We are so proud to talk about our WW2 approach to the 'Dig For Victory' campaign, and how we kept the countries supplies running in the face of such trauma, creating allotments from bomb sites and planting potatoes in the hedgerows. It would seem that now we aren't fully dependant on our personal crops to survive, we seem to be losing that sense of unity for the land we culture together. Gardening is a constant battle, but it shouldn't be with each other.
The image of allotments providing a sanctuary for men to escape their wives IS still a prominent stereotype of gardeners, but we still haven't learned to laugh at it. Is the vision of an old boy in a hand-knitted jumper grasping a thermos and a cheese sandwich really so terrible? Or is it actually a celebration of our beloved traditions?
They stated that 50% of allotments are now held by women, so we can relax in the knowledge that women can rule the plot too! I appreciated that in Allotment Wars they showed a woman's shed of escapism, courtesy of Michelle and her beyond girlie cupcake-themed grotto ( But I bet plenty were snorting at her scented candles and polkadots, so it might not have been the best example.) With fake nails that long and sparkly I have no idea how she turns over the compost heap, but she certainly puts the effort into that shed, shame someone was intent on spoiling it for her! In this modern world of stress and constant technological bombardment, I sincerely wish that many future generations will be escaping to their sheds for decades to come!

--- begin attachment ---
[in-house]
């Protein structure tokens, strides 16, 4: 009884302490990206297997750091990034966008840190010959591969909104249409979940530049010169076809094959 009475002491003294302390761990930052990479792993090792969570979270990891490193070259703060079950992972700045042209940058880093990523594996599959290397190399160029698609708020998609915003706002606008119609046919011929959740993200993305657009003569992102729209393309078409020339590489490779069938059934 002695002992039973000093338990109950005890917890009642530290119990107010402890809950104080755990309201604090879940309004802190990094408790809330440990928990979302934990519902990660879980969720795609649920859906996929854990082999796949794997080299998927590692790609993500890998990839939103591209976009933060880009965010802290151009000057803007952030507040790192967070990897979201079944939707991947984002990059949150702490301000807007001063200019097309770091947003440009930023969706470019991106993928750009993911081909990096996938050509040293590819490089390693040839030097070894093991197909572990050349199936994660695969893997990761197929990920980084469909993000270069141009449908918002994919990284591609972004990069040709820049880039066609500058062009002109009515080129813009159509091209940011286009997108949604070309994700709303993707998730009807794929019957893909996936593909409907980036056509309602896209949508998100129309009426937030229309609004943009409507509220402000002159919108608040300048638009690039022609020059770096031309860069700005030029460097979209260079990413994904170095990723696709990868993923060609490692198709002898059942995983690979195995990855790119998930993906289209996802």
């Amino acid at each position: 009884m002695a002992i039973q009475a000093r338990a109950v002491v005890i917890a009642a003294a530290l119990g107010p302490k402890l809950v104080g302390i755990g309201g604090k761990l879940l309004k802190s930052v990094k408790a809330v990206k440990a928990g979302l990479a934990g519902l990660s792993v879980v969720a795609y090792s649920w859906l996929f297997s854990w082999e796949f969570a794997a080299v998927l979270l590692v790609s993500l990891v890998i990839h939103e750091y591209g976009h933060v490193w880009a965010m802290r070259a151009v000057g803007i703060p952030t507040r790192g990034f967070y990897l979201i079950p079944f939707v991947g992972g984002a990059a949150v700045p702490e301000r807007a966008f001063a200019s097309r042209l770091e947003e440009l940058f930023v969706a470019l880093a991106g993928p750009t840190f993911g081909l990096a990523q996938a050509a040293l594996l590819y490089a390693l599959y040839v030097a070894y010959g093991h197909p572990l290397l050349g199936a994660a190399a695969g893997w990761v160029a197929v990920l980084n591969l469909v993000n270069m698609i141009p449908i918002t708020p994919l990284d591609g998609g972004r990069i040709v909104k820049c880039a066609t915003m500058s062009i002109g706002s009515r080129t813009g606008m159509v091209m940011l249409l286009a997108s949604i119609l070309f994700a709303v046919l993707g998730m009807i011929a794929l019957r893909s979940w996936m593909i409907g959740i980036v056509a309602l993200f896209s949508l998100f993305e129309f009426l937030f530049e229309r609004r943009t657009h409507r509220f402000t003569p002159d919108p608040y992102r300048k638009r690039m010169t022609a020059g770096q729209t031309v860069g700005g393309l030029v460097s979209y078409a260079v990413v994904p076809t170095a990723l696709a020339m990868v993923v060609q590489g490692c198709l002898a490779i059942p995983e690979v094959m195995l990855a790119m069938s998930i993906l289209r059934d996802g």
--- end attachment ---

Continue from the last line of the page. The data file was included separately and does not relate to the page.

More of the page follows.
Any competition has the potential to turn even the most well-meaning into adrenaline fuelled prize-addicts, no point pretending allotment shows are different! Of course it should all just be enjoyable and a celebration of everyones hard work, but we don't often allow ourselves to just indulge in fun - better make it a fight to the death instead!
I always find the judges at shows the most amusing feature, some rarely raise a smile, just give the occasional raise of an eyebrow as they prod a slightly under-proved parsnip. But it's no different to the wonderful ladies of the WI and their famous victoria sponge battles! Come on, can't we admit that it's all a hoot? Celebrate these very British quirks, and don't be sensitive when others join in!